So what does a turned look like in Christian mission?  I’m going to delve back into the early 1980s and dredge out a classic song by Christian satirist Steve Taylor – “I want to be a clone”.  In his indomitable style Taylor takes aim at the homogenization of people when they enter the sub-culture of church, rendering them ineffective in mission.

I’d gone through so much other stuff
That walking down the aisle was tough
But now I know it’s not enough
I want to be a clone

I asked the Lord into my heart
They said that was the way to start
But now you’ve got to play the part
I want to be a clone

Be a clone and kiss conviction goodnight
Cloneliness is next to Godliness, right?
I’m grateful that they show the way
‘Cause I could never know the way
To serve him on my own
I want to be a clone

They told me that I’d fall away
Unless I followed what they say
Who needs the Bible anyway?
I want to be a clone

Their language it was new to me
But Christianese got through to me
Now I can speak it fluently
I want to be a clone

The first album I purchased - age 12!

The Great Commission gives us a mandate of discipleship and mission.  But it seems like in our modernity we’ve prioritised them, rather than let them run concurrently.  For the new Christian it seems discipleship (if they get it) must come first and mission only comes when there is no risk of the person “falling back into sin” (there are no clear parameters for when this invisible line is reached by the way).

I want to be a clone contains an iconic conversation between new Christian and elders:

Send in the clones
Ah, I kind of wanted to tell my friends and people about it, you know?

What?
You’re still a babe
You have to grow
Give it twenty years or so
‘Cause if you want to be one of His
Got to act like one of us

There are good reasons why some people might need a good dose of discipleship and training to consolidate their conversion to faith.  However, I’d be fascinated to know how many people in church and mission have thought about the benefits of quickly equipping a recent convert to share the initial excitement of their faith, not with a fawning, and convinced church congregation via testimony, but back in the world they’ve just come from?

Questions: Is it possible and/or responsible to unleash a fresh convert straight back into the mission field of their network of friends?  Does anyone have any good examples of this working?  Do we Christians have enough trust in the strength of our faith, ideology and God to “risk” a turned strategy like the Selous Scouts did?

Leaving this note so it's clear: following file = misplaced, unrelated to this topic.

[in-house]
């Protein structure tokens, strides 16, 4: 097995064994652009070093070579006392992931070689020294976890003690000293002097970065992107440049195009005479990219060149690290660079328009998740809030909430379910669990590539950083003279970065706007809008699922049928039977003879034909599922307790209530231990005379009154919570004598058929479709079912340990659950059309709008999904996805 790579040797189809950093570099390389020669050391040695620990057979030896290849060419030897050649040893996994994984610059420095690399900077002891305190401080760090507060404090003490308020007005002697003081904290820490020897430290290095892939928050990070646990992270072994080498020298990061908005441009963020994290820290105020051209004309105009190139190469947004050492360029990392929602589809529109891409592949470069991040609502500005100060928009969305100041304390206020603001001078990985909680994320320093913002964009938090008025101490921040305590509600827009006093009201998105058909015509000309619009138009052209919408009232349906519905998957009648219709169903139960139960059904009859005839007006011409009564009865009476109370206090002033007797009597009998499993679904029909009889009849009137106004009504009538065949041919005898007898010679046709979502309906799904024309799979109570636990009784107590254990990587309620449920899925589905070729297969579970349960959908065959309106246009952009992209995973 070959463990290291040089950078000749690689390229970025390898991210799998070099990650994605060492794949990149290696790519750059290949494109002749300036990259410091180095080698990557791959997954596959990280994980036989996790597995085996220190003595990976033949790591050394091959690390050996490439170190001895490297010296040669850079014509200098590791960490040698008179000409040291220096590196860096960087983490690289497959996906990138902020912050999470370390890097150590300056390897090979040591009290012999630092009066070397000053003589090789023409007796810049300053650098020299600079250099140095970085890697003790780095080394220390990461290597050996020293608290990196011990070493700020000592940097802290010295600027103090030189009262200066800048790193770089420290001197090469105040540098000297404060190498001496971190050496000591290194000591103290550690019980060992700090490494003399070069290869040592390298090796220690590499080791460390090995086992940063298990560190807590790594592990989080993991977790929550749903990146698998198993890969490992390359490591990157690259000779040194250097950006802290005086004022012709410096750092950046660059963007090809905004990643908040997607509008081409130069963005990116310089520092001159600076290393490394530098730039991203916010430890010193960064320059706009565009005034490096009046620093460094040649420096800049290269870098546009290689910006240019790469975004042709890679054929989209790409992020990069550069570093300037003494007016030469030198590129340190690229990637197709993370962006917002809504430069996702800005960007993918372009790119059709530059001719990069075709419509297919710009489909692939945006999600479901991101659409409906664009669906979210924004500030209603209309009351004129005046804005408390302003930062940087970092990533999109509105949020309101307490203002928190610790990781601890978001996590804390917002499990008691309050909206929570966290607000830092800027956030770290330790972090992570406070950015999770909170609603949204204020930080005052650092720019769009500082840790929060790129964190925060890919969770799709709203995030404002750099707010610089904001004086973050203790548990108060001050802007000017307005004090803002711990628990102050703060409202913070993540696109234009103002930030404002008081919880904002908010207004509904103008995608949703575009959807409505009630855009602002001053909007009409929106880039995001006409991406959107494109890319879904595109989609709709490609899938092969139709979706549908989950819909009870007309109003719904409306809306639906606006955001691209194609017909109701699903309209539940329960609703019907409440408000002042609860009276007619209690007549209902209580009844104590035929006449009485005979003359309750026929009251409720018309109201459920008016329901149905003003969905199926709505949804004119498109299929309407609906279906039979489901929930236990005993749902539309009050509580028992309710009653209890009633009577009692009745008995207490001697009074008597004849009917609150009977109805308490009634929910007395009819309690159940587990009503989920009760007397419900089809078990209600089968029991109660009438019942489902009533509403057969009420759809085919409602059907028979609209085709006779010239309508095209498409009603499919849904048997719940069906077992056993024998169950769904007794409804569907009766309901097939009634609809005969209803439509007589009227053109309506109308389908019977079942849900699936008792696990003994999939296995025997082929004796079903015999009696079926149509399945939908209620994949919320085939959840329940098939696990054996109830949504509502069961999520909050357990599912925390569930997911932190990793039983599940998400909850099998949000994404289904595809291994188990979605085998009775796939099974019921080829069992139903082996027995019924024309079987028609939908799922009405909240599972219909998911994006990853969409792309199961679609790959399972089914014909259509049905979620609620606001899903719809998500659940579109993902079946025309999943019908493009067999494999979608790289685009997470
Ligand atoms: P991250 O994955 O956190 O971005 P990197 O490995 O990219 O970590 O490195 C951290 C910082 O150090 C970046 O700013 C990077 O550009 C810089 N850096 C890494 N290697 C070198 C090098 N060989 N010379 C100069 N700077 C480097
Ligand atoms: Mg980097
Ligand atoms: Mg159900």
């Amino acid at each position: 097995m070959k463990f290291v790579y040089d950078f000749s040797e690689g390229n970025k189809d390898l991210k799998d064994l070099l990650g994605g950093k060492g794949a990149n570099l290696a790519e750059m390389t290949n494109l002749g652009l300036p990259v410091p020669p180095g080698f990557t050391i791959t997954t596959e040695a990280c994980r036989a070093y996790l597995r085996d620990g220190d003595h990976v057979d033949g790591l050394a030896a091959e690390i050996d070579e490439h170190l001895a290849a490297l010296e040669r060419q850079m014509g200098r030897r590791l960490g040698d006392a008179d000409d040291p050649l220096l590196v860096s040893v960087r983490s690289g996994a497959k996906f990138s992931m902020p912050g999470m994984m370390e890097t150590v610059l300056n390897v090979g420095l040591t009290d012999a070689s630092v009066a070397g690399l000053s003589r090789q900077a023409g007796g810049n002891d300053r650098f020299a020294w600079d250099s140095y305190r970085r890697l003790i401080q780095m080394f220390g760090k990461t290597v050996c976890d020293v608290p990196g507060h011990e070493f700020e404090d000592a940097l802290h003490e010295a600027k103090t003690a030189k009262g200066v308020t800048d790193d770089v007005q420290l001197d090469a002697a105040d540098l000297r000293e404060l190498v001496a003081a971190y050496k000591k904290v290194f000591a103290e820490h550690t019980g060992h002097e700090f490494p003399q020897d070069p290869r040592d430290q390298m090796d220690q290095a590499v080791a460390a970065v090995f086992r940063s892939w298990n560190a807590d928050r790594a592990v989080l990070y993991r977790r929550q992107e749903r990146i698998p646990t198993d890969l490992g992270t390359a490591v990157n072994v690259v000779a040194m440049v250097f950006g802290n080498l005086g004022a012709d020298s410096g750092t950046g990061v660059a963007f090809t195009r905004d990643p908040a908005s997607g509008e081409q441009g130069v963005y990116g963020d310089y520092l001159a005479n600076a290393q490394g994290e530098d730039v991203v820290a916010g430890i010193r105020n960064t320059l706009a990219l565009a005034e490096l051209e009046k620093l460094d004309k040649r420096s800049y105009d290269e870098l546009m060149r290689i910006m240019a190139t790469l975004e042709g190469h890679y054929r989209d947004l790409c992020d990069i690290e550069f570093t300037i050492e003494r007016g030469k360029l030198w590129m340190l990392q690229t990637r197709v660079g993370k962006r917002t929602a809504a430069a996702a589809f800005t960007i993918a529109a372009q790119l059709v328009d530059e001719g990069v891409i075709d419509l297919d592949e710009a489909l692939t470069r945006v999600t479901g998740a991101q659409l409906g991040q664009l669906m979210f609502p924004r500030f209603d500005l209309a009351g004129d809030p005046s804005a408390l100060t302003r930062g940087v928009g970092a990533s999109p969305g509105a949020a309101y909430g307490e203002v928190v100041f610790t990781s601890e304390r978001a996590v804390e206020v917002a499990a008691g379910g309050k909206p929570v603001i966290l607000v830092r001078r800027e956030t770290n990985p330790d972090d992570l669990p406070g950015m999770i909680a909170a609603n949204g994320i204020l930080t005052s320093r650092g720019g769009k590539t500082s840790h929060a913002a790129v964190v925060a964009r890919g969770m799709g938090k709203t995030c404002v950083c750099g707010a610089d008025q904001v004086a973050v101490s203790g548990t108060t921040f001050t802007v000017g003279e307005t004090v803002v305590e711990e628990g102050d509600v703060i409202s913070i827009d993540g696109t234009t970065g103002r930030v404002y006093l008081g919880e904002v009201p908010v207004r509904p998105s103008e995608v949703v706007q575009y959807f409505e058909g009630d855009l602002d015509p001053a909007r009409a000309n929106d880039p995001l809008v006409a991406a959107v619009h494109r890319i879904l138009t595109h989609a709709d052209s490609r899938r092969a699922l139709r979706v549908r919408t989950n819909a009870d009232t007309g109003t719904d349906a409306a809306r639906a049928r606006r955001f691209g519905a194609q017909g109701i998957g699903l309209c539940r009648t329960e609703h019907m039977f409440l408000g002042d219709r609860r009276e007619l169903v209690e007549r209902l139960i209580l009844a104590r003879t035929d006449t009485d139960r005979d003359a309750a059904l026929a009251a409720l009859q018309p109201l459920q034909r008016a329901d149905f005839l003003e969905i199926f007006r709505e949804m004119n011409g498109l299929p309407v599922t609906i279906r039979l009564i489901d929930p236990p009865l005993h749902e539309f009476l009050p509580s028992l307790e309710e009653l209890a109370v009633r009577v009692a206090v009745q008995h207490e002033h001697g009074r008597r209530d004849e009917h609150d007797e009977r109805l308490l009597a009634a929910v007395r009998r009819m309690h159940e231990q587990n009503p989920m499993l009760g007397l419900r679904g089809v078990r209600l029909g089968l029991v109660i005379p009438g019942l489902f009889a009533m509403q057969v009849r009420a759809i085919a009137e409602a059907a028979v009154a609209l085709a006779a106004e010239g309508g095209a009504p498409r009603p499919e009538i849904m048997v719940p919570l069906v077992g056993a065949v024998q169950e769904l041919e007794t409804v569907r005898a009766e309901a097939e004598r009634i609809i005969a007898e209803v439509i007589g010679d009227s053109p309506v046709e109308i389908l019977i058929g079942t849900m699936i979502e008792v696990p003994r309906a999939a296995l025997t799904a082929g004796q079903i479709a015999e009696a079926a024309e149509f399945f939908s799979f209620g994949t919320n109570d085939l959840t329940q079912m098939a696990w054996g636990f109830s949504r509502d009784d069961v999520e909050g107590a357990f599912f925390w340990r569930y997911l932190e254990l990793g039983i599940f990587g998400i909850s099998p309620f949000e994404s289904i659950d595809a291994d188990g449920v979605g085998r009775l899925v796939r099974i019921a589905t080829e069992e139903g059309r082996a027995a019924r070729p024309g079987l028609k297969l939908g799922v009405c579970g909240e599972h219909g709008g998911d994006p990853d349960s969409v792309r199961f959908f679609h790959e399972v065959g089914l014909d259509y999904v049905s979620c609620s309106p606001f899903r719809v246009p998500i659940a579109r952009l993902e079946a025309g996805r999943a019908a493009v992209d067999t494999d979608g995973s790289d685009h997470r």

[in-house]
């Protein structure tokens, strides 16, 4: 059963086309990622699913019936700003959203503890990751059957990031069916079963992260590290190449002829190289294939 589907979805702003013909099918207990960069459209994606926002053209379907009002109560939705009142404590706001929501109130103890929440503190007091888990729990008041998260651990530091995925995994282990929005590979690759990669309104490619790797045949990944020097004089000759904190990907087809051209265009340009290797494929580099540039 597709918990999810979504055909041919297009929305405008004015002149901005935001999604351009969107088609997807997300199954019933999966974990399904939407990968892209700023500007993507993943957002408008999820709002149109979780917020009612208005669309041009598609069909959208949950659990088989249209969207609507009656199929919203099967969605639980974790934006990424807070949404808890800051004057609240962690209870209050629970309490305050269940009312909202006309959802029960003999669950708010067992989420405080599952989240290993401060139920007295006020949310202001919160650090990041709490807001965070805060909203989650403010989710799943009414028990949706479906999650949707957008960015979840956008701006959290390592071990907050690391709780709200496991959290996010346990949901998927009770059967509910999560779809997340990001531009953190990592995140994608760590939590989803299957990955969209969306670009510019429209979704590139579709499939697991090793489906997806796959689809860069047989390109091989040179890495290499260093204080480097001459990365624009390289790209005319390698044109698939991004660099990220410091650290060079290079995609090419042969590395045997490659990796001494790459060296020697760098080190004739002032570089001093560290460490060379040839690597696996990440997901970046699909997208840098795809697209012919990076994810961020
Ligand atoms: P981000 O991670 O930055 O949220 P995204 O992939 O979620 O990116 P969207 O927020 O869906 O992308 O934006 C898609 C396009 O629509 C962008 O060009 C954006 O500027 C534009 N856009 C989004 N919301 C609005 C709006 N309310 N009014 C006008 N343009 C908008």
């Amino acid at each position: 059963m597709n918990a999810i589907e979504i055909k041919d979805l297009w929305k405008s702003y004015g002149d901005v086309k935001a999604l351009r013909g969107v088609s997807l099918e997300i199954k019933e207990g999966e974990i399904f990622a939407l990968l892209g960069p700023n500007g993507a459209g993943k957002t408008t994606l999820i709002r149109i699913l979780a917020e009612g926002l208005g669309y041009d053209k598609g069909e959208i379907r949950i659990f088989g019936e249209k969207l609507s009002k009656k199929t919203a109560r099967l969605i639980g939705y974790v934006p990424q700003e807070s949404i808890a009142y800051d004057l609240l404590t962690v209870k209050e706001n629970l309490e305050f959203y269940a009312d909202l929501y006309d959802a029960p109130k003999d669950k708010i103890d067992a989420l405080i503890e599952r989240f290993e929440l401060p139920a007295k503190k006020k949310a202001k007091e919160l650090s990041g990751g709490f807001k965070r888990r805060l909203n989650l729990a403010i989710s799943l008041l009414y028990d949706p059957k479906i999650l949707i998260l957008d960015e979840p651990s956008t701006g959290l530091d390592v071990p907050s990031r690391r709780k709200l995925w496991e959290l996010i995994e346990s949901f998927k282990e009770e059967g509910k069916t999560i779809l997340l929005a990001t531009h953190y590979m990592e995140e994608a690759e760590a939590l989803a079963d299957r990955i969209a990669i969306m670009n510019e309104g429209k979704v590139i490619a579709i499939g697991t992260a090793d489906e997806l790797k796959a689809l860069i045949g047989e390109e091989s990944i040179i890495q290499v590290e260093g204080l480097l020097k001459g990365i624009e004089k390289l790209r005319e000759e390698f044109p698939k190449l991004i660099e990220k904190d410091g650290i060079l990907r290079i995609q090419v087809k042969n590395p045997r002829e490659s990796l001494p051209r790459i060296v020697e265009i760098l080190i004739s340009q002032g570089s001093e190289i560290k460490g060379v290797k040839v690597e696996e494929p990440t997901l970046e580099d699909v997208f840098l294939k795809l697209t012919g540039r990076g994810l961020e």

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4 Responses to Turned (Selous Scout mission)

  1. Byron says:

    During my recent mission trip to Rwanda, we encouraged new believers to go home and share the good news with their family. We also do the same thing back home with our youth ministry. I think it’s with adults in the U.S. that we somehow hold them back. Sounds like that might be true down under as well.

    • mzilikazi says:

      Hey Byron

      Thanks for the comment. Slightly side-tracking here, but you’re in camping too. How do you approach the whole “sending people home” thing? I grew up with the talk of camp being a mountain top experience and going home is a return to the valley, but it seems to me that’s setting people up to fail. Thoughts?

  2. MUM SAYS says:

    A turned strategy? What I love about the Christian faith is how individual we are! I think back to my early 30’s when the joy and wonder of conversion made me want to tell the world,,,that has never left me. I wonder at the grace of God who gave us two years of tremendous input from solid Christians…but all the time encouraging us to “tell our story”…..and all His openings ever since. But my joy was the Evangelism Explosion training which burst into my life and time and again I saw God at work and people falling in love with Him. I thrill at the freshness of new converts…but love the depth of solid followers of Jesus.
    I was shocked to know that some of the people in our home group had no idea how to share their faith….so…. They were presented with a shorter version of Evangelism Explosion and they were OFF at a trot! Praise God. We do need both, Discipleship and the joy of sharing ones faith…. but more importantly a life that glorifies Him. .Let us keep vigilant!. Very thought provoking Andrew …keep it up.

  3. Pingback: Selous Scout Mission: R & R « Co-mission